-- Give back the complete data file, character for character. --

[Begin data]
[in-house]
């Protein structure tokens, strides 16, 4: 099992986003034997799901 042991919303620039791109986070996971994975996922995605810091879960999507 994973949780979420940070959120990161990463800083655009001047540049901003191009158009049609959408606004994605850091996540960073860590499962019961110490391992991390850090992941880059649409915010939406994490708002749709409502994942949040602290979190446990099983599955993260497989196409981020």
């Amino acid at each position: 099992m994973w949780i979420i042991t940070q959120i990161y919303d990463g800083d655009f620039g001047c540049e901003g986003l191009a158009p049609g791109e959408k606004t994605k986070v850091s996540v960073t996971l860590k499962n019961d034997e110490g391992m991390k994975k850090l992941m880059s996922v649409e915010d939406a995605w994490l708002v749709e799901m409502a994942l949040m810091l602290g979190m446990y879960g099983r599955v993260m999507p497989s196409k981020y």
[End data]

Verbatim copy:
[in-house]
């Protein structure tokens, strides 16, 4: 099992986003034997799901 042991919303620039791109986070996971994975996922995605810091879960999507 994973949780979420940070959120990161990463800083655009001047540049901003191009158009049609959408606004994605850091996540960073860590499962019961110490391992991390850090992941880059649409915010939406994490708002749709409502994942949040602290979190446990099983599955993260497989196409981020």
């Amino acid at each position: 099992m994973w949780i979420i042991t940070q959120i990161y919303d990463g800083d655009f620039g001047c540049e901003g986003l191009a158009p049609g791109e959408k606004t994605k986070v850091s996540v960073t996971l860590k499962n019961d034997e110490g391992m991390k994975k850090l992941m880059s996922v649409e915010d939406a995605w994490l708002v749709e799901m409502a994942l949040m810091l602290g979190m446990y879960g099983r599955v993260m999507p497989s196409k981020y």